where λ = 300/fMHz
π = Pi or 3.14159
d = Distance or range in meters
If you want to know the range,
you can rearrange the equation:
d2 = (PtGtGrλ2) / (16π2Pr)
d = √ (PtGtGrλ2) / (16π2Pr)
Don’t let this seemingly complex
equation bother you. It is just a bunch
of values that you multiply together and
divide by. You do have to square a couple values and use pi and maybe take a
square root, but that is easy if you have
a basic scientific calculator. The harder
part is finding out what the various
individual values are to work with.
The first thing to note is that in the
RF and wireless world, we work with the
power of a signal instead of voltage. As
you can see, the received power is directly proportional to the transmit power.
Next, consider the antenna gain G.
This is the numerical power gain, NOT
expressed in decibels (dB). All practical
antennas have some gain because they
exhibit directional characteristics. The
ideal theoretical antenna is called an
isotropic radiator and is an RF point
source that radiates equally well in all
directions creating a spherical antenna
radiation pattern. Real antennas don’t
have that kind of radiation pattern as
they tend to radiate better in some
directions rather than others.
For most applications, using a plain
old half wave dipole or quarter wave
ground plane antenna, the power gain
is 1.64. Other antennas (like a Yagi or
collinear) have much greater gains. And
remember that the gain is not really an
actual multiplication in power level.
Instead, the gain comes strictly by way
of focusing or concentrating the available power into a narrower beam. This
gives you what is called the effective
radiated power (ERP). In wireless applications, such gain is just as effective as
increasing the actual transmit power.
Another important thing to note is
that the wavelength of the signal is of
major importance. The longer the wavelength, the greater the range. Recall that
wavelength is related to frequency by
the simple expression given earlier: λ =
300/fMHz. What this tells you is that
signals at the lower frequencies travel
farther than at the higher frequency
signals. Over the years, we have pushed
upward into the UHF and microwave
spectrum to get more space for new
radio signals and services. There is lots
of room in the microwave bands, but as
the frequency gets higher, the range
becomes much less by the square of
the wavelength. That is a major factor.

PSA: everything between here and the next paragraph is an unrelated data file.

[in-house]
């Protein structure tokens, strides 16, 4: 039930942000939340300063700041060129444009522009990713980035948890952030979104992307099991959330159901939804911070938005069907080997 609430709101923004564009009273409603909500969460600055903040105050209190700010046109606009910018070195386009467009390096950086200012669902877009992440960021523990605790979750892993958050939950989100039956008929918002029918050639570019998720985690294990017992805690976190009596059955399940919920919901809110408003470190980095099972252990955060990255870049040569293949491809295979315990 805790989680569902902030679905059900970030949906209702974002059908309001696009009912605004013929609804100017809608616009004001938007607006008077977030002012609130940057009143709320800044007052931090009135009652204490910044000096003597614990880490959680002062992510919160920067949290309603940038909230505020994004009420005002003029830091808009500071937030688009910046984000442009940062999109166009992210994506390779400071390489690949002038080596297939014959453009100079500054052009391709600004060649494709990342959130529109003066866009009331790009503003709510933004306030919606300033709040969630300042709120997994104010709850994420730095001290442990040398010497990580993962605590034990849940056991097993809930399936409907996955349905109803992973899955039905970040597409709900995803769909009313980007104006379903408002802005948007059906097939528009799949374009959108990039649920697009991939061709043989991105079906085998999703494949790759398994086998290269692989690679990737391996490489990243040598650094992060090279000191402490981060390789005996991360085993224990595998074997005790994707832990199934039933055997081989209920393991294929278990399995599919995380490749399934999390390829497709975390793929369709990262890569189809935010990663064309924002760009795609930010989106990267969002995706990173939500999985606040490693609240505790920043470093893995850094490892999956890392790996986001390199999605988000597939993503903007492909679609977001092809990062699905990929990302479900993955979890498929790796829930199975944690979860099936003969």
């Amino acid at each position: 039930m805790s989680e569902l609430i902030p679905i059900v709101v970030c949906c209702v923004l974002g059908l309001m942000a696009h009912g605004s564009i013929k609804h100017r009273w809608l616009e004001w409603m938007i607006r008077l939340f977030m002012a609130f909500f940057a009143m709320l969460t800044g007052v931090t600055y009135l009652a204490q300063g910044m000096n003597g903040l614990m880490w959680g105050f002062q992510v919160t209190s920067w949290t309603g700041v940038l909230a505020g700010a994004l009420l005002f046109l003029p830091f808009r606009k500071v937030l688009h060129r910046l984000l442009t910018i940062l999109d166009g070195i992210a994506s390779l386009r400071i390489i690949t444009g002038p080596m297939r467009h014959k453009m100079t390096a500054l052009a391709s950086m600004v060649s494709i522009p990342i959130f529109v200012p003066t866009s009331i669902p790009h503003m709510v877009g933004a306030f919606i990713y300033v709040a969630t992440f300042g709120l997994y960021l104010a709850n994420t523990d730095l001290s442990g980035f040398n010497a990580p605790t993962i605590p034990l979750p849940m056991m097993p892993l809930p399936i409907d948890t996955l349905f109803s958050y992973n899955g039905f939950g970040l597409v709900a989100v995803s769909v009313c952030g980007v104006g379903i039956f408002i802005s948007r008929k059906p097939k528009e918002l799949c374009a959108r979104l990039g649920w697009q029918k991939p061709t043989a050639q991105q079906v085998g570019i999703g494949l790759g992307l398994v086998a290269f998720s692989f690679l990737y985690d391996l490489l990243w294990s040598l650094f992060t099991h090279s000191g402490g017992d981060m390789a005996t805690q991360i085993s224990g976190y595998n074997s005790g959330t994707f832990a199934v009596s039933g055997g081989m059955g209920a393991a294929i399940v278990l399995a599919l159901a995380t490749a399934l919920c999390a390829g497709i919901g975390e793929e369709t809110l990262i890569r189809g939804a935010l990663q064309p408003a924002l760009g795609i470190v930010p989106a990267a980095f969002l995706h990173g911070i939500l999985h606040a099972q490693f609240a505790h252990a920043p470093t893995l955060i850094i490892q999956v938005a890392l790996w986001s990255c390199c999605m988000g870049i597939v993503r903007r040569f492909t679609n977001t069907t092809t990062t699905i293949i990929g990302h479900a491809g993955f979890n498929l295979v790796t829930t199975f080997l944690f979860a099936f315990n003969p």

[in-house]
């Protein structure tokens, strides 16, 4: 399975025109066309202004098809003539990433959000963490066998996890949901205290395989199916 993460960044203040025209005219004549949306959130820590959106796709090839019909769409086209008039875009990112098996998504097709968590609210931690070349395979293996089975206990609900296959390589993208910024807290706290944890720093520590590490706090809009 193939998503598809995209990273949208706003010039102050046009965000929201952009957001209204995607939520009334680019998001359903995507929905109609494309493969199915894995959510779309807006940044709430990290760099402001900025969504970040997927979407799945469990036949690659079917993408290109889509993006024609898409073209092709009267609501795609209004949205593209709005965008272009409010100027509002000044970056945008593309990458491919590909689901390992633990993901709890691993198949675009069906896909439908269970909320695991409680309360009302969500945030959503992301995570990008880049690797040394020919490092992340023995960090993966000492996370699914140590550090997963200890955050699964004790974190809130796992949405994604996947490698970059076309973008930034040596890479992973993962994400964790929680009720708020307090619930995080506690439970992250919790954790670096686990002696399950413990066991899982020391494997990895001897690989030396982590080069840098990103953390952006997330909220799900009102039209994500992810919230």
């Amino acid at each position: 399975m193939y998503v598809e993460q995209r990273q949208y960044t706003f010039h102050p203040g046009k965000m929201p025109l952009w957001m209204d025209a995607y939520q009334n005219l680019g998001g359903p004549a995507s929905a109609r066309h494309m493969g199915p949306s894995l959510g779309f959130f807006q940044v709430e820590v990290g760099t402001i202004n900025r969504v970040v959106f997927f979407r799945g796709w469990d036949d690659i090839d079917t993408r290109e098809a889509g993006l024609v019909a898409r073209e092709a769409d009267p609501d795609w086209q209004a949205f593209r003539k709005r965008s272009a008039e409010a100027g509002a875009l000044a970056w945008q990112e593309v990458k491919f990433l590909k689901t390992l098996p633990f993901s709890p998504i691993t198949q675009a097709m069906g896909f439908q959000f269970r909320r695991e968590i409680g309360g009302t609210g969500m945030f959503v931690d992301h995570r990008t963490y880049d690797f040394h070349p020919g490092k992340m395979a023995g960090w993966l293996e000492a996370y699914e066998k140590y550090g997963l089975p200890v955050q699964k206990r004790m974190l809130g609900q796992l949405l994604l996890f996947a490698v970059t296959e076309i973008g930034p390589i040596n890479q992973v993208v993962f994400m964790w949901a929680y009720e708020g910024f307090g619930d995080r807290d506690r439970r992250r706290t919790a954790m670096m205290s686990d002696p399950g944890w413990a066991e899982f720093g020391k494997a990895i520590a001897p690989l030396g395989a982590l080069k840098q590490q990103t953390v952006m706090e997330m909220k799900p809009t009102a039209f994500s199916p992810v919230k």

A good example is that cell phone
sites or base stations operating in the
800 to 900 MHz range have a much
greater area of coverage that those operating in the 1800 to 1900 MHz range.
You have to use more cell sites at the
higher frequencies to get the same
coverage. It is much more expensive. Of
course, you can overcome that limitation
by increasing transmit power or increasing either or both antenna gains and
heights. But there are regulations and
other limits that may thwart those plans.
One final thing. This formula is only
good for ground and direct or space
wave propagation. Ground waves are
radio signals that hug the earth and are
the main wave used in low frequency
operation (< 3 MHz). Think AM radio.
Space waves are the direct line-of-sight
(LOS) waves characteristic of VHF, UHF,
and microwaves. Think TV or two-way
radio. The formula does not work accurately for sky waves that are refracted
from the ionosphere for long distances.
These waves are the so-called short
waves in the 3 to 30 MHz range.
As you can see from the basic
formula, the signal loss is inversely
proportional to the square of the distance. Doubling the distance quadruples the loss. And there is a way to
find what that path loss is in dB.
dB loss = 37 dB + 20 log(f) + 20 log(d)
In this formula, f is the frequency in
MHz and d is the range or distance in
miles. Just use your scientific calculator
to find the logarithms. And don’t forget,
we are dealing with power loss here.
The formula assumes isotropic
antennas so the result is usually the
worst case. An example calculation
PATH LOSS CALCULATION
What is the path loss for a 900 MHz
signal over a range of four miles?
dB loss = 37 dB + 20 log(f) + 20 log(d)
dB loss = 37 dB + 20 log(900) + 20 log( 4)
dB loss = 37 + 59 + 12 = 108
This would be expressed as -108 dB.
Call it Ploss.
is given in the Path Loss Calculation
THE IMPORTANCE OF
One thing not shown in any of the
formulas is the receiver sensitivity.
Sensitivity is a measure of how much
gain the receiver has ... that is how
much it amplifies small signals. It is a
common specification in most wireless
transceiver chips, boards, and modules.
And wow, is it important. Like the transmit power, it is the key to establishing a
solid wireless link between two points.
The combination of transmit power,
path loss, and receiver sensitivity are
related as this formula shows.
Pr = Pt - Ploss
In this formula, Pr is the received
power and Pt is the transmit power
both given in dBm, or decibels referenced to one millliwatt. You calculate
Pt with the expression:
Pt (dBm) = 10 log (Pt/0.001)
For example, assume a transmit
power of 600 milliwatts (0.6 watt). In
dBm, this is:
Pt (dBm) = 10 log (600) = 27. 8 dBm
Now you can figure the received
power. Assume the path loss of 108
dB as calculated earlier. The received
power then is:
Pr = 27. 8 - 108 = - 80. 2 dBm
What this tells you is with the
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